Manually Open Flo-Control Valve: the valve is turned fully counter-clockwise to put the valve in a manually-opened position. This position may also be used to manually open the valve during filling of the heating system with water or during air-purging operations.
Watch out: with the valve in manually-open position some hot water is likely to circulate from the boiler by convection or "gravity" . When that circulation is not needed or wanted be sure to return the flow control valve to automatic operation.
Automatic Flo-Control Valve Operation: depending on the valve brand and model this position may be marked as Winter or Automatic. Or the valve lever is turned fully clockwise. As we illustrate later in this article, other flow control valves will have position markings cast into the valve body and marked Open, Winter, or Closed.
Clockwise, or Winter is the normal setting for this control.
When would we turn the lever counter-clockwise or to the Open position? We can think of several instances:
Manually Closed Flo-Control Valve: The valve handle is turned fully clockwise to prevent hot water circulation [for some models the instructions also include for this position: other than when the circulator is running. ]
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The label on the B&G Flo Control valves at left includes instructions on which way to turn the lever.
Watch out: B&G warns users to remember to return the lever to the "closed" (fully clockwise) position after the emergency or service. Otherwise you'll get un-wanted hot water heat circulation by gravity even if the room circulator is not calling for heat. Also, these valves sometimes leak around the packing nut below the flo-control valve lever. The valve instruction and service manual describes how to remove, clean, and repair the valve without disassembling system piping.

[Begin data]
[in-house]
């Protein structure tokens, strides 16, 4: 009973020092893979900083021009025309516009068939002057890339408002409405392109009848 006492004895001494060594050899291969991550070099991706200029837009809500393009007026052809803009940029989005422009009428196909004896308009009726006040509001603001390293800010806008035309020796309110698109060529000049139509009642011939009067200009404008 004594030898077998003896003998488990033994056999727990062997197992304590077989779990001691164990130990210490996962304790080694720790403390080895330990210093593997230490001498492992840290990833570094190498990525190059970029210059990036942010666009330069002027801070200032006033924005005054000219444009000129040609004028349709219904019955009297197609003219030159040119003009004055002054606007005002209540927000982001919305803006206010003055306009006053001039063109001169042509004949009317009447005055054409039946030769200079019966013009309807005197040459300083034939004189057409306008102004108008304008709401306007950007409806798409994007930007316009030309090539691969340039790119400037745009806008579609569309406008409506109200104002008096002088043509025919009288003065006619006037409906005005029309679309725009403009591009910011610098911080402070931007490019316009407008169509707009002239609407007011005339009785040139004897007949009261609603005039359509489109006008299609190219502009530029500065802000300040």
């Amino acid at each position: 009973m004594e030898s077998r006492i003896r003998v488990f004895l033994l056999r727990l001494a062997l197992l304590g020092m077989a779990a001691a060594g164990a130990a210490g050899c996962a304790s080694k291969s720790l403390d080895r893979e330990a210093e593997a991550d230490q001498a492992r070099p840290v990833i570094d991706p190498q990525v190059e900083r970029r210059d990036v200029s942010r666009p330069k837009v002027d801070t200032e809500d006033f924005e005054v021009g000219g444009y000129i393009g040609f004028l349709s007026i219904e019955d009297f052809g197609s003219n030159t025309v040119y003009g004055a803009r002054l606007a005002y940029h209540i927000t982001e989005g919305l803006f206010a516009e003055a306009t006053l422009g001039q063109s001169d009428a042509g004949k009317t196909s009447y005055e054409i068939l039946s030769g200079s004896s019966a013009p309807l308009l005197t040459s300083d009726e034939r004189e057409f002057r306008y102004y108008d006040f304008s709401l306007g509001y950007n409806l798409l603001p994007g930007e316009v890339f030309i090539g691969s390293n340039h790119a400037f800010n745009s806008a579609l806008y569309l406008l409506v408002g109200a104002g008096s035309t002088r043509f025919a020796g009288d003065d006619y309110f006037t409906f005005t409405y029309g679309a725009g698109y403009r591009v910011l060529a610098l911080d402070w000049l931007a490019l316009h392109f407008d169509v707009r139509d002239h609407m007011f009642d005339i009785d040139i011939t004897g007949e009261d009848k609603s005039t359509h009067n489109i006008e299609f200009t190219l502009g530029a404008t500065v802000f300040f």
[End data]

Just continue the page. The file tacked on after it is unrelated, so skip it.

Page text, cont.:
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The gas fired boiler is in the basement. Above the boiler where the piping turns horizontal on both loops are two of what I assume are check valves. They have arrows for flow direction and a lever that can be turned to point at; 'Open', 'Winter' or 'Closed'.
From your helpful articles, I think I understand that 'Winter' might be used to prevent unwanted gravity circulation and that 'Open' could be used for emergency heat and to help purge air from the system, but what about 'Closed'?
Thanks, - M.F. Dec 7 2014
IF the valve is in WINTER and the circulator is OFF, and if you then feel along the pipes on the house side of this valve, once you get a few feet away from the boiler the pipes should be cool (unless heat was just recently running). If the pipes are always hot even when you are not calling for heat (say after 4-8 hours), then the valve is probably no longer working as it should, and it'll need to be replaced.
You might decide to leave it alone until warmer weather just so you don't have to shut down and drain the system during very cold weather - or if the heat waste is bugging you go ahead now.
The valves do have the words "Flow Control Valve" on them but no branding info.
1. I now understand the Winter and Open position but is the Summer lever position the same as what you describe as Closed?
2. If I might digress. The reason I've been getting so involved with the furnace again is that when I first turned it on this year it smelled when warming up. It had never done that before in its' 24 years. I thought it might be a dead mouse that was drying out but then I started to hear gurgling in the piping and radiators. Now I believe that the boiler has a leak and I'm smelling the water on a rusty boiler. I have no proof of this.
I know from the schematics on the web that the boiler is made of three pieces of cast iron and bolted together. I have not opened the housing. There is no evidence of a leak around the furnace, floor or anywhere around the copper pipes in the two zones. It's now 24 years old. Is a leak something that I might expect at this stage?
Does one normally fix or replace a boiler of this type? It's a Weil-Mclain Series 3 Model HE-4
If a cast iron boiler is not cracked and the problems are in its controls or piping it usually makes sense to fix those. For an old rusted-out steel boiler or a badly cracked cast iron boiler typically the boiler gets replaced.
I want to know how to clean a flow control valve. Have heat, but no hot water.
Ryan the control valves shown at the top of this page are not intended for field cleaning but can be replaced if necessary.